A look at the world through my eyes. Well, just part of the world.
She hoisted herself out of her seat at the table in front of mine and walked over to my side.
Bending over, she whispered, “Will you watch my stuff for a minute?”
Okay, let’s get a few things straight. I said yes, but only because I asked her the same question five minutes before this. And, second, could I guarantee that I’d really be keeping an eye on her belongings?
The only realistic way I would notice someone stealing her things would be if that individual chose to do so while dressed as Ariel from “The Little Mermaid.”
Just kidding. Jasmine is the only Disney princess who can catch my attention.
The truth is, “Principles and Practice of Contemporary American Politics” is far too interesting for my eyes to be routinely glancing at the table in front of me. Plus, I’m a sucker for alliteration.
I always wonder what would happen if someone asked me to watch their stuff and I simply responded with, “No.” There would be no further explanation. Just no.
Of course, there are always those people who politely decline by providing an arbitrary excuse that might not even be true.
“Oh, I’m sorry. I was planning on going to the bathroom during the next three minutes,” they might say.
I think it’s time we took a real hard look at this microcosm of society we live in and ask ourselves: What kind of people are we that we feel comfortable leaving the Macbook Pro we bought with our very own parents’ money unattended in a crowded room?
After all, densely populated areas provide the ideal distraction for a thief. Most people wouldn’t notice a crime until they get a GW Alert text message informing them a black or Hispanic male ranging from 5-foot-1 to 6-foot-3-inches was seen stealing a young woman’s laptop in Gelman Library.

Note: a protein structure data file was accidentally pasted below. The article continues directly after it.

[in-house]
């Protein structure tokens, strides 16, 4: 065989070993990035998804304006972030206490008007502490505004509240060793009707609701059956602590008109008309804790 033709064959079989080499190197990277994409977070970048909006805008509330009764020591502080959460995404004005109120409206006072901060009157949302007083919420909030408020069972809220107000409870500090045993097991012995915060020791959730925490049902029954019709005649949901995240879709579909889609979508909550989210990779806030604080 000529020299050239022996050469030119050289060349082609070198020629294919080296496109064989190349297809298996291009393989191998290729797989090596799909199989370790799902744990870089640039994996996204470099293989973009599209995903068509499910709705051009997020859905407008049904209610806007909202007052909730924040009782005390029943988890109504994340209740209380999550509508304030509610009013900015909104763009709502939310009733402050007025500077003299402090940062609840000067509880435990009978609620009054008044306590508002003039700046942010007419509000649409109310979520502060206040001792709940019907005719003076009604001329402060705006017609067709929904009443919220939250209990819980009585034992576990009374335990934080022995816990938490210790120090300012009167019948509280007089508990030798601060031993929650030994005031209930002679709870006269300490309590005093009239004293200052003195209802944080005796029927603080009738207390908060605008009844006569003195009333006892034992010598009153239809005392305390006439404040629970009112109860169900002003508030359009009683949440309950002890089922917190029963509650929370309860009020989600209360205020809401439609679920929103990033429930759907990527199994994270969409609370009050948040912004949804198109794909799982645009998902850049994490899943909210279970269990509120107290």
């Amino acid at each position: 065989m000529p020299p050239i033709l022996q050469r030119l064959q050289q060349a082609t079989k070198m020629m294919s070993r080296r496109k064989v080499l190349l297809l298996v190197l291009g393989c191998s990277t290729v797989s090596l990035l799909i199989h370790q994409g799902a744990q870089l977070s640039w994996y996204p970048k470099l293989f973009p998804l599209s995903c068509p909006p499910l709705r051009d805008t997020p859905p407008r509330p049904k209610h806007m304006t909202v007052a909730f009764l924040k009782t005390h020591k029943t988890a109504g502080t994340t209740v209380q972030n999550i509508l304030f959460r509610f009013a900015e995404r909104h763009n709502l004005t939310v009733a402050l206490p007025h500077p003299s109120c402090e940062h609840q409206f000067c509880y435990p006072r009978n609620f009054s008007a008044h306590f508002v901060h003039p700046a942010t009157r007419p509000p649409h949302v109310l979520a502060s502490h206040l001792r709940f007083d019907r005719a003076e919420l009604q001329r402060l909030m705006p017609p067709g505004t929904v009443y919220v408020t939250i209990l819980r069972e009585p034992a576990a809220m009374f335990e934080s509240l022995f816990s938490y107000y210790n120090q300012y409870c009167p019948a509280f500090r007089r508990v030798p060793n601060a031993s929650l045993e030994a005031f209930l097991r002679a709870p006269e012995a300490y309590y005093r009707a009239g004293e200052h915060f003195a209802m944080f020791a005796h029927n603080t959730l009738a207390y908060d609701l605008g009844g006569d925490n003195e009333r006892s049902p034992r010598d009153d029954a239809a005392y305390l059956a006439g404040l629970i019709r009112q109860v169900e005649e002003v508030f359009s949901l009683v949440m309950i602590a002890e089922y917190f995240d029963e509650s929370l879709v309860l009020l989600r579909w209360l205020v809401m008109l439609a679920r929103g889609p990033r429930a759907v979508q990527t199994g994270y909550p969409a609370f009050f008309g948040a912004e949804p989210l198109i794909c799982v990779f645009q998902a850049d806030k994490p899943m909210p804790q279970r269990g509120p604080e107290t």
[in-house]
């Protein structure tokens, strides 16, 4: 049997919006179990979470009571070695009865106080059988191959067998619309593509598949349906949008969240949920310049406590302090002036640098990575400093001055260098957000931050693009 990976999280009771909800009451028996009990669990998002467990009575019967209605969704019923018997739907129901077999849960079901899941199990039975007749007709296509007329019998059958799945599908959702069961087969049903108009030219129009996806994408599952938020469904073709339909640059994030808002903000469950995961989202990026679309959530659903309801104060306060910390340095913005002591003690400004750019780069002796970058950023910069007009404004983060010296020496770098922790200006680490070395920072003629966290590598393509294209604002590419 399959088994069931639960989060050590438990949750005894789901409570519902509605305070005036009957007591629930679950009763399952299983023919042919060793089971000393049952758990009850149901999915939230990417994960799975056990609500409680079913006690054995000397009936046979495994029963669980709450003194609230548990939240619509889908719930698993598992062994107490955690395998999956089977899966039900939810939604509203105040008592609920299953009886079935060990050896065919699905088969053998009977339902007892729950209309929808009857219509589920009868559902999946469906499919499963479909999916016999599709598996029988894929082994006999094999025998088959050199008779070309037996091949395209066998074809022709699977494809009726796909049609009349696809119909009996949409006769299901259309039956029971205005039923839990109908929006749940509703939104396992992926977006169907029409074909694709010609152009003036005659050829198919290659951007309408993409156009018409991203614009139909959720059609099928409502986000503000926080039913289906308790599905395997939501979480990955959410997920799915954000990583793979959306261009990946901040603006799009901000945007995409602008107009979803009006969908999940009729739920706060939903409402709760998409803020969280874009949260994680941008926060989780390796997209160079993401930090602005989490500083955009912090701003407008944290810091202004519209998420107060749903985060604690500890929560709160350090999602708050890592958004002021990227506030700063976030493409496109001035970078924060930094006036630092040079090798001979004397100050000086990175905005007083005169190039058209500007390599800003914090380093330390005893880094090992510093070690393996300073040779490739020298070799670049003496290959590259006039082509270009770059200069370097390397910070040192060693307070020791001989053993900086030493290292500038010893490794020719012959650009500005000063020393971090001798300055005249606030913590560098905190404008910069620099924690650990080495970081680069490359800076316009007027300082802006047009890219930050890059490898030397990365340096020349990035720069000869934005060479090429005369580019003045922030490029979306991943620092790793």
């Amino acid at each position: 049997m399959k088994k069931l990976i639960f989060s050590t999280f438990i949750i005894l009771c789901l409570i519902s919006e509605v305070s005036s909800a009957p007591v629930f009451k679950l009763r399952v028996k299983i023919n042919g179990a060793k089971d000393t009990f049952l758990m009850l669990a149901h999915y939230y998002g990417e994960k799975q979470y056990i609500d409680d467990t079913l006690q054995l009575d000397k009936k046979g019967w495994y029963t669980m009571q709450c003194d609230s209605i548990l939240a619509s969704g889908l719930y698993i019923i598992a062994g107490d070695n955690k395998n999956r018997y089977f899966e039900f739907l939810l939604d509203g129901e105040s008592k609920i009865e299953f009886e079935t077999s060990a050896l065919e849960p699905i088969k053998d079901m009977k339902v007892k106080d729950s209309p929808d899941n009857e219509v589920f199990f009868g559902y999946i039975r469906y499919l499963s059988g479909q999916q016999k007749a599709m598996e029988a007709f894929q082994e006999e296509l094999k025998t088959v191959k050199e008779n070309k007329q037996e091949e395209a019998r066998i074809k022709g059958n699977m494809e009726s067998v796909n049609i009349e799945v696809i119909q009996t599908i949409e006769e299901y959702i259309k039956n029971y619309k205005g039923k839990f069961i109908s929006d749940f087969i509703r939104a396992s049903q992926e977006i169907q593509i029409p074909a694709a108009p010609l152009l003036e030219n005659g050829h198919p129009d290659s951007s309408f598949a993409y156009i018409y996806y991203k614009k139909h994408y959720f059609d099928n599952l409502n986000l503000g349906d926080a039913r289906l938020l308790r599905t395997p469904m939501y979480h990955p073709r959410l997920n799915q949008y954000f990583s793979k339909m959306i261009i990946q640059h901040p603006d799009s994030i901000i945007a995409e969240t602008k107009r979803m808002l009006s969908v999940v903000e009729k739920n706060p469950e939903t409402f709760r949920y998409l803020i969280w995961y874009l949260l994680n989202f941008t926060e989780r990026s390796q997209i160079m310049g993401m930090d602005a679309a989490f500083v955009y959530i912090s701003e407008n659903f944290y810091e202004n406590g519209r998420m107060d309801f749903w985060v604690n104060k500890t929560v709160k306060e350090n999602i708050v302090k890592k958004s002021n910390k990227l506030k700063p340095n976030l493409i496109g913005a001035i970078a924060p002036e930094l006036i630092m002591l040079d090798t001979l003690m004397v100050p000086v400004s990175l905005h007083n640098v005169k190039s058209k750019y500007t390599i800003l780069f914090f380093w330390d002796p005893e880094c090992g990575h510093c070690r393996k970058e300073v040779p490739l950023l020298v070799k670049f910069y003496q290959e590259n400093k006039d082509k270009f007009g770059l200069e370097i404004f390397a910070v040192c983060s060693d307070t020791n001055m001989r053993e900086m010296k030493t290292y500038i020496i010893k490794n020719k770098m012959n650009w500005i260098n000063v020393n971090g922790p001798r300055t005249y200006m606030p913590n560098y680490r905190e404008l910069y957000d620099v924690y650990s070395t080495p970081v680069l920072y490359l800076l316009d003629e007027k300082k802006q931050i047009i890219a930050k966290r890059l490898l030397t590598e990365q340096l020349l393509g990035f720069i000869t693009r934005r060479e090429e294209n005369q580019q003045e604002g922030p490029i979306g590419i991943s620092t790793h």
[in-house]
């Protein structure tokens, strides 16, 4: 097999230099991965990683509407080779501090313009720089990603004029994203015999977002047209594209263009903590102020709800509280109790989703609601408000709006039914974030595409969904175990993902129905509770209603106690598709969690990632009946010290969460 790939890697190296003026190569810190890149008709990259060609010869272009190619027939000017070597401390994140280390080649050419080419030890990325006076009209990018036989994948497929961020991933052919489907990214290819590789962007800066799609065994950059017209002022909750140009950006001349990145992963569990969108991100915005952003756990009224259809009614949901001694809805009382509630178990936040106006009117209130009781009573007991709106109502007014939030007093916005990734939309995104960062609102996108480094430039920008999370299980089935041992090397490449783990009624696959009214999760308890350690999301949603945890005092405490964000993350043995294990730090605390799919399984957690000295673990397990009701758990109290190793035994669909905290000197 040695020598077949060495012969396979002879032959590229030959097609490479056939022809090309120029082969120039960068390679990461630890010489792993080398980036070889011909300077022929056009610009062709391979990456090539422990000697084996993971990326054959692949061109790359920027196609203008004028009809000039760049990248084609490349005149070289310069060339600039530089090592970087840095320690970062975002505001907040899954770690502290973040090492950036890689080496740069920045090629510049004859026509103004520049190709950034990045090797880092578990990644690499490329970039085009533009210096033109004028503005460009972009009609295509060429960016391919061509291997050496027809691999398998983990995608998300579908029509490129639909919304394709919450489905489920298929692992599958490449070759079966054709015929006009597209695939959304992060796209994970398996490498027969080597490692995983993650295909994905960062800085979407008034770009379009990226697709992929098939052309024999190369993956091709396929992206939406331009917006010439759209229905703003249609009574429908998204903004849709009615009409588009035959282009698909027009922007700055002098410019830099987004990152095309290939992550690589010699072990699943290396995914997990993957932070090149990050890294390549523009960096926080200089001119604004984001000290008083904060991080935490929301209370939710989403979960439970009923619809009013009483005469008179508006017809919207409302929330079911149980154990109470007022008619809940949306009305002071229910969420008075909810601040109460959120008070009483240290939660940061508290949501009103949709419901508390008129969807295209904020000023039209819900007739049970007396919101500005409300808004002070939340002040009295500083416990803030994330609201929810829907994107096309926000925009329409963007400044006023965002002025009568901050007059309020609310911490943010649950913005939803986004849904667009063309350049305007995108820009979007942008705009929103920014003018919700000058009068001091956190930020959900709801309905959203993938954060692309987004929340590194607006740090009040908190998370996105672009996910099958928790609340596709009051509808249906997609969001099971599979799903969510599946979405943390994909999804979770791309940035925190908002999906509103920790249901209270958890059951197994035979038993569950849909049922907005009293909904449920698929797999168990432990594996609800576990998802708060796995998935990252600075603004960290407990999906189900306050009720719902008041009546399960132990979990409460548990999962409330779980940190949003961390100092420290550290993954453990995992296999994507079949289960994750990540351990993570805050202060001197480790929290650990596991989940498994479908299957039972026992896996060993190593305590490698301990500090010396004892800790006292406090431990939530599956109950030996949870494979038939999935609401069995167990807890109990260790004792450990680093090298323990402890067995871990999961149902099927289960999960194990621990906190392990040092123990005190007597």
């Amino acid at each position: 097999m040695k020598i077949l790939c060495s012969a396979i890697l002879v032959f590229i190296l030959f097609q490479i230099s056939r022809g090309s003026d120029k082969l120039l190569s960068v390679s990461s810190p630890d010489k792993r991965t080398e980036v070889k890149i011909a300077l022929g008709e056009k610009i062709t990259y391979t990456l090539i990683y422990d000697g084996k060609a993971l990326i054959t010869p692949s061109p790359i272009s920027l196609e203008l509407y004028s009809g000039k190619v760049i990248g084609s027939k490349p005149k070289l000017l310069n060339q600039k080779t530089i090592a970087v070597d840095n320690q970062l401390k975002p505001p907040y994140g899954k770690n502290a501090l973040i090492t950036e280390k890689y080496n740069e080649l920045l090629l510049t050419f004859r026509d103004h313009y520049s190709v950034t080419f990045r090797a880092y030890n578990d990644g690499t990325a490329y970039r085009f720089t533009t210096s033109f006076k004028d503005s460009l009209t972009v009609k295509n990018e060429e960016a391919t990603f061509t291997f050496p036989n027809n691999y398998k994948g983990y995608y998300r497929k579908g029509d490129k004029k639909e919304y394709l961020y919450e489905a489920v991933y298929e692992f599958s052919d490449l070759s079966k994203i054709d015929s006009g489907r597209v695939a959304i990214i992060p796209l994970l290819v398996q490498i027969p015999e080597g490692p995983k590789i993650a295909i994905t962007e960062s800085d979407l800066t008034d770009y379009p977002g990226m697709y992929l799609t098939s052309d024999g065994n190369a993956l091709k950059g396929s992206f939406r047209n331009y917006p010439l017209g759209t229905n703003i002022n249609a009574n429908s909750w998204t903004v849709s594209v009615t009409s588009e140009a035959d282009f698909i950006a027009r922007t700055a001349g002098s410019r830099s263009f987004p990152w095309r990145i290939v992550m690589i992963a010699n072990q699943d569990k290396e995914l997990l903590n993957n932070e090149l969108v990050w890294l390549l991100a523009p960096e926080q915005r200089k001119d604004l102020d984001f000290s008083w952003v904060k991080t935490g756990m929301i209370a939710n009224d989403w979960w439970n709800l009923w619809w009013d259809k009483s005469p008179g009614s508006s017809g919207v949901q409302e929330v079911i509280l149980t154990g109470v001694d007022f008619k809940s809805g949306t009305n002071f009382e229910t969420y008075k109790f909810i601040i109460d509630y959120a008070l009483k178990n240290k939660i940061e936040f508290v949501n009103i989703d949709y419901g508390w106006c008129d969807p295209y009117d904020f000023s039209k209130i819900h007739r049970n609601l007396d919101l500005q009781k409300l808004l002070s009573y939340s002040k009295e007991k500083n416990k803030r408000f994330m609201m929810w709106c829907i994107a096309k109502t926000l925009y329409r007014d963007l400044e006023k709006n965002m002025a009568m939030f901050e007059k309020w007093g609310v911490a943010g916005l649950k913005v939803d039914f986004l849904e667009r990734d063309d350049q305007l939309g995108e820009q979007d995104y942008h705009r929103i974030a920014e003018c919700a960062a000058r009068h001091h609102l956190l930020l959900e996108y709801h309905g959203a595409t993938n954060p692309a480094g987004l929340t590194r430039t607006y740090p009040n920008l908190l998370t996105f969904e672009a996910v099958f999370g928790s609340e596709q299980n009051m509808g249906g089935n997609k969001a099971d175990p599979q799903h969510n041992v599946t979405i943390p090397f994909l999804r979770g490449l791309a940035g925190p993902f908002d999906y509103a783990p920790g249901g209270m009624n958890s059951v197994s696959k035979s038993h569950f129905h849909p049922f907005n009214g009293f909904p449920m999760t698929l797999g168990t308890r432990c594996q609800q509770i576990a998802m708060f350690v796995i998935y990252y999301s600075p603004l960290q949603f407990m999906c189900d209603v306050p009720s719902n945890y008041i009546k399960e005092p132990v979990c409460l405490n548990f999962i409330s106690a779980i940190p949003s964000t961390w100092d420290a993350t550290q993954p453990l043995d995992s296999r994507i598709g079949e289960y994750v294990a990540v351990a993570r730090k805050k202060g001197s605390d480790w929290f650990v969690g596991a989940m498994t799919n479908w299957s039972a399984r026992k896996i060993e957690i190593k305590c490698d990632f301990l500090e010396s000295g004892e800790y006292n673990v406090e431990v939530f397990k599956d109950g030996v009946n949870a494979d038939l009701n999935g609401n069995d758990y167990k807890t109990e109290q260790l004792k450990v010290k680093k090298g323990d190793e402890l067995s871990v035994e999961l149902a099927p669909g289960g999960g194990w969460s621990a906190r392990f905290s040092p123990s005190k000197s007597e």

Are we naïve and overly trustworthy, or are we risk-taking adrenaline junkies searching for our next taste of danger?
My friend once convinced me to leave my laptop with her sorority sister while we walked to Ivory Tower and ate dinner. Not knowing anything about this girl or what secret hacking tools she might have inside that Longchamp tote bag of hers, I found myself fidgeting all through the meal.
I was so nervous that my buffalo chicken pita from Pita Pit unraveled completely in my hands. Oh wait, that would have happened anyway.
But here I was – a shell of my former self. My dad would be so disappointed in me, I thought. I already let it slip to him that I rarely use the lock he gave me to attach my laptop to my desk while I sleep.
It’s time we all start acting like the responsible adults we’re terrified of becoming when we graduate. We also need to start being honest with one another. So, next time someone asks you to watch his or her belongings, be honest.
Tell that person, “I will do my best, but who knows what will happen while I highlight this next sentence.”